What are /etc, /var, /bin, /opt in Linux

What are /etc, /var, /bin, /opt in Linux

Being a frontend developer in my first year of work, these Linux folders always used to confuse me. What are they, and why are they named like that? I recall setting up Nginx on my MacBook for some development tasks. I would always ask the DevOps guy in my office where to find the Nginx config file. He would simply say, "Just go to /opt/homebrew/etc/nginx, and you'll find it." I used to wonder how they remembered all that information.

Recently, I realized I needed to learn about this and write a blog post. So, let's dive in and explore "some" of the Linux File System.

So, /etc, /var,/bin, and /opt folders are part of the larger File System Hierarchy in Linux. There are specific requirements and guidelines for where files and directories should be placed in Linux according to FHS (Formerly, FSSTND). FHS stands for Filesystem Hierarchy Standard, while FSSTND stands for Filesystem Standard. In this blog, I will focus on explaining these four folders mentioned above.

Let's start with /bin. "bin" stands for "binary," and this is where the essential executable binary files (i.e., compiled machine code) are stored for various system commands and utilities. So, common commands like cp, mv, rm, cat, grep, etc., are stored here.

Coming to /var, "var" stands for "variable," and it contains data files that are expected to change during the normal operation of the system. For instance, in /var/log, you can find all the logs of your apps.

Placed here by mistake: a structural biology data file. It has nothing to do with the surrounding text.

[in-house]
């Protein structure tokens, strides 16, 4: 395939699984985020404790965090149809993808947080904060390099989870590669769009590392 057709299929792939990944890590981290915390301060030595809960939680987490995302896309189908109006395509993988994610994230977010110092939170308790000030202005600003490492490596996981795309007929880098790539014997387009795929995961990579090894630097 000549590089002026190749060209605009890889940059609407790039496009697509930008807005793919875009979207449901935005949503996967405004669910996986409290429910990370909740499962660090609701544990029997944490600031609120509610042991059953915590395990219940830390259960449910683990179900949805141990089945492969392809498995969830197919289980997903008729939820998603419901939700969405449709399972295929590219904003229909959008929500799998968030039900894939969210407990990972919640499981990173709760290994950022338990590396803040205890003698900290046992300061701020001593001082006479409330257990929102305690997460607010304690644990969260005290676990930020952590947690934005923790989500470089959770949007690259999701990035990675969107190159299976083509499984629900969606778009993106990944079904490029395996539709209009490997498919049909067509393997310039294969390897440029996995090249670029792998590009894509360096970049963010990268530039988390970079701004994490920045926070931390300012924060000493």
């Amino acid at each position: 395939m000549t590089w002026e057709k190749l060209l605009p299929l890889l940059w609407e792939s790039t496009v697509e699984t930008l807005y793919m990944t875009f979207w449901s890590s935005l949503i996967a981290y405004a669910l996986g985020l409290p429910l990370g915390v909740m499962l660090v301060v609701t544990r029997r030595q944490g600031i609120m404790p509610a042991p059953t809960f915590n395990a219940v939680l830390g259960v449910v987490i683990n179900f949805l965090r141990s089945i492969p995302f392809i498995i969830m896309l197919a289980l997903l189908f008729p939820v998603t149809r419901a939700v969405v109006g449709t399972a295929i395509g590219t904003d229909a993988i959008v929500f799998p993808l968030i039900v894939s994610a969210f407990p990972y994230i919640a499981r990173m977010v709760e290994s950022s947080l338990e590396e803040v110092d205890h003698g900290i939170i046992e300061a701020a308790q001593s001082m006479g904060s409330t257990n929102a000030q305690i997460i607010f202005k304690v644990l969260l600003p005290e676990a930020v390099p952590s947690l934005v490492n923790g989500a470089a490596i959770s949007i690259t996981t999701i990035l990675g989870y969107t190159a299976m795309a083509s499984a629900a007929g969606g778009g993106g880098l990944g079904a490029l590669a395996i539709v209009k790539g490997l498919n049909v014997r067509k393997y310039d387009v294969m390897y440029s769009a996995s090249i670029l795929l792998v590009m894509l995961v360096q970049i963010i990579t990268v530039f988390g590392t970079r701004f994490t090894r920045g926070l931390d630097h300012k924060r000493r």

/etc is where all the configuration files for your applications are stored. "etc" actually stands for "etcetera" but can also be seen as "editable-text-configurations." The origin of this name dates back to a time when people had folders like /bin for specific purposes but lacked folders for files such as configuration files, data files, or socket files. Although now it is mainly for configuration files, the name has remained unchanged.

/opt is used to store all third-party software packages in your system that are not part of the core operating system. This is where my story of finding the nginx config begins. Knowing that I installed nginx using a homebrew formula, and homebrew is third-party software on my computer, I can navigate to /opt/homebrew first. I also know that configuration files are in the /etc directory. So, I can search for either /opt/homebrew/etc or /opt/homebrew/nginx. /opt/homebrew/etc/ is the correct path, and then I navigate to /opt/homebrew/etc/nginx to locate where the nginx.conf file is stored.

Now I know where to look for the nginx.conf file, so I don't have to feel frustrated or bother the devops guy every time I need to edit it! One fun fact I got to know while researching about this topic is that the full form of Linux is "Lovable Intellect Not Using XP". Thanks for reading and Happy coding!